Also exceptionally important is that they do communicate with each other about what they are doing and the merits of their work. The fortnightly Tuesday morning meetings are now been supplemented with a weekly/bi-weekly (depending on the calendar) ‘quick talks’. The aim is for 2 or 3 people to give a 15-20 minute talk about the work they are doing with some Q&A time. The talks take place not in the GMD conference room, but the ‘lecture hall’ for the whole building. The idea is to encourage as many people, not just in the GMD to participate. I’m not sure if the talks are advertised to the public, but since NOAA Boulder is a government building which is transparent to the public (after a security check!) then I’m sure they could be attended by those who don’t work at the labs.

This first showing looked at CCG Global Monitoring: Trends and Distributions of Long-Lived Greenhouse Gases and Related Tracers by Ed Dlugokencky and Global monitoring of halocarbons and other gases within the HATS group by Steve Montzka. In the 20 minutes they had each, both showed the successes and challenges the research experienced, but clearly stated the national and global importance of the work. NOAA is a major global contributor when it comes to global monitoring of gases. Yes, other institutions are doing their bit, but none to the level of depth, quality and scope of NOAA. They are a major player. At the end of the talks I was left thinking whether the world could continue this scientific research and monitoring to the level and urgency we need without NOAA… Well, from what I have seen, read and heard with my own senses over the last 6 weeks, I’m tending to say ‘no’.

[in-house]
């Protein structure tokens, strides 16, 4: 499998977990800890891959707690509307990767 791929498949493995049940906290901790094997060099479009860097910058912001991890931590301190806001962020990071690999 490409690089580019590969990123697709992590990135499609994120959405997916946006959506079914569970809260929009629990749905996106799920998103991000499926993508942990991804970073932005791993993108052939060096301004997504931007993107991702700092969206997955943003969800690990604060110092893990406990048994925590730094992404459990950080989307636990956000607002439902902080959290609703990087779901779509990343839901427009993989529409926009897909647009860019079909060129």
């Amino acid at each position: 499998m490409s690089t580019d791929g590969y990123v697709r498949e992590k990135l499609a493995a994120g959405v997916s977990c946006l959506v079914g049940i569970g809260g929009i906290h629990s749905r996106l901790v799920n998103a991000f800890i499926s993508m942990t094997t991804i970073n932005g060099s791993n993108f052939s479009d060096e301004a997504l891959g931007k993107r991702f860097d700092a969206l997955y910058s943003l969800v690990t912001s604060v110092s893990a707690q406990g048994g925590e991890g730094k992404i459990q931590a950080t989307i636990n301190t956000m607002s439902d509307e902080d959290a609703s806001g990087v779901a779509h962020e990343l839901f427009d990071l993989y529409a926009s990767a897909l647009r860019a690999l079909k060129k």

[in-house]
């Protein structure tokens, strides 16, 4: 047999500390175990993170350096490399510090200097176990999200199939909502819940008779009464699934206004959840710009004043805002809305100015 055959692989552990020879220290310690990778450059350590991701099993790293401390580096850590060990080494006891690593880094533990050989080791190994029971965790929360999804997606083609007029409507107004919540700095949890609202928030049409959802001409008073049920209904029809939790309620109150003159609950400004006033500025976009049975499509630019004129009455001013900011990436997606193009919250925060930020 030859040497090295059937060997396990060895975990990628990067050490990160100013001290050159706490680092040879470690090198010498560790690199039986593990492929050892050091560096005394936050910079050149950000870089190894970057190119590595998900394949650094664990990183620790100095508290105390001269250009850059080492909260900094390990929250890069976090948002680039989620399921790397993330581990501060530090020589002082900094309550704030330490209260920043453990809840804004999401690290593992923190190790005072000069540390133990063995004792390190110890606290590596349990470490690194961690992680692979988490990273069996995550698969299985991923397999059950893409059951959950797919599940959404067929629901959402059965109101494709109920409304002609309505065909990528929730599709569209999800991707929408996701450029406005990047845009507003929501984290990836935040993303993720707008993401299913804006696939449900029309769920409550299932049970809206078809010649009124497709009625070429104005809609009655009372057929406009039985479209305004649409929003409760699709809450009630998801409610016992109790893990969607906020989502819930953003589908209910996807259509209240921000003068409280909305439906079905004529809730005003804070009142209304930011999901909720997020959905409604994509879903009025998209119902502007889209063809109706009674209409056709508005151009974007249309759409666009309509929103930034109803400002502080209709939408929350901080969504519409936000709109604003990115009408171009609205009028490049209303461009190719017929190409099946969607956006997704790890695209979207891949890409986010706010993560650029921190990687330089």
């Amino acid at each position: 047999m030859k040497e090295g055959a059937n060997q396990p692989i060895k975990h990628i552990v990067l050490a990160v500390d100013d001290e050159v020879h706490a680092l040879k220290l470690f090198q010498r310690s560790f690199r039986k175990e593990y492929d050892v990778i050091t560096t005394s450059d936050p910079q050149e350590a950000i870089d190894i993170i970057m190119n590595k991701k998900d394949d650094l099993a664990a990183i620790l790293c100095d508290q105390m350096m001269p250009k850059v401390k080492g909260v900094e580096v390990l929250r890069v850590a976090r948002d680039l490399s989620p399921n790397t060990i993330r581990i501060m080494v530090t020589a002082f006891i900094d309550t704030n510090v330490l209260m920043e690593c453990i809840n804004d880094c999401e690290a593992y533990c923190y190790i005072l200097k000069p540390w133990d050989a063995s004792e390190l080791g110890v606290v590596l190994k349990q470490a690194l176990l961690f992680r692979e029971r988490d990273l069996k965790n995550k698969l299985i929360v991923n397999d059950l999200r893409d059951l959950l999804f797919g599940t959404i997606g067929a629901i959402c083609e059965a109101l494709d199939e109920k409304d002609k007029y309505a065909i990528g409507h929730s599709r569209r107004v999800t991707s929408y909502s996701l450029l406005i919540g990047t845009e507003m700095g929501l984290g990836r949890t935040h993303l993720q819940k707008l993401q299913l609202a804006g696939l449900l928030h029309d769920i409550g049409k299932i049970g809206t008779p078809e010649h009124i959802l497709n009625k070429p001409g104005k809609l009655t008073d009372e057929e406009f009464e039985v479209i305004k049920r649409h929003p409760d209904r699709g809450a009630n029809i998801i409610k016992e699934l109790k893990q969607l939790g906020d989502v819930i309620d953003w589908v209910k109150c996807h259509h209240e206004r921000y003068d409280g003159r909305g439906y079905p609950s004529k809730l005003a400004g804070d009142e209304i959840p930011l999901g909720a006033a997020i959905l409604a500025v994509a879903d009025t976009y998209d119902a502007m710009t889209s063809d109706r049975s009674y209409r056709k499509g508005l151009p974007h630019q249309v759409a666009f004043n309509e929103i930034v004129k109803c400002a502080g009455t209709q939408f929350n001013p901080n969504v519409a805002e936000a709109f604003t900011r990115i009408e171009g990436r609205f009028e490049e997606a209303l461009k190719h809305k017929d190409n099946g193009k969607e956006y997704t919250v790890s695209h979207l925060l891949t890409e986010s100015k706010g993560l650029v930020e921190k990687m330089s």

With a major review of the GMD (actually I think of all of NOAA) coming in 2018, they want to get a head-start in communicating the importance of their work. This premier talk had good attendence, but at the moment they are preaching to the converted. We all know that the research being conducted is of major importance not just to the USA, but globally. So I wish them the very best of wishes and success in ensuring those who need convincing will be.

Fun at the fair

Last Saturday was an annual NCAR Super Science Day. My friend Carolyn and I took our kids (well, Theo came, the baby stayed home with the wife!). It was hectic, but lots of fun. Although the kids didn’t really enjoy the loud hissing noise when filling the weather balloon up! The launch itself made up for that.

Friends in high places

Last Sunday we had the joy of seeing some close family friends that we hadn’t seen since my wife and I did a cross-continental round trip of the USA in 2010. Their house was on the Higher Mountain Institute (HMI) campus in Leadville, CO. The scenery was beautiful.

The grounds of HMI in Leadville, CO. Notice the large solar array on the right.

Do explore the Higher Mountain Institute (HMI) website – it is very interesting reading. If I could work out a way to volunteer with them this year then I would definitely do so!

Crunch time…

Have to dash – I actually was writing this while making a roast dinner, and now it’s crunch time! Yum yum! 🙂

I can’t claim credit for the ‘American’ addition to the roast, which was my wife’s delicious salad!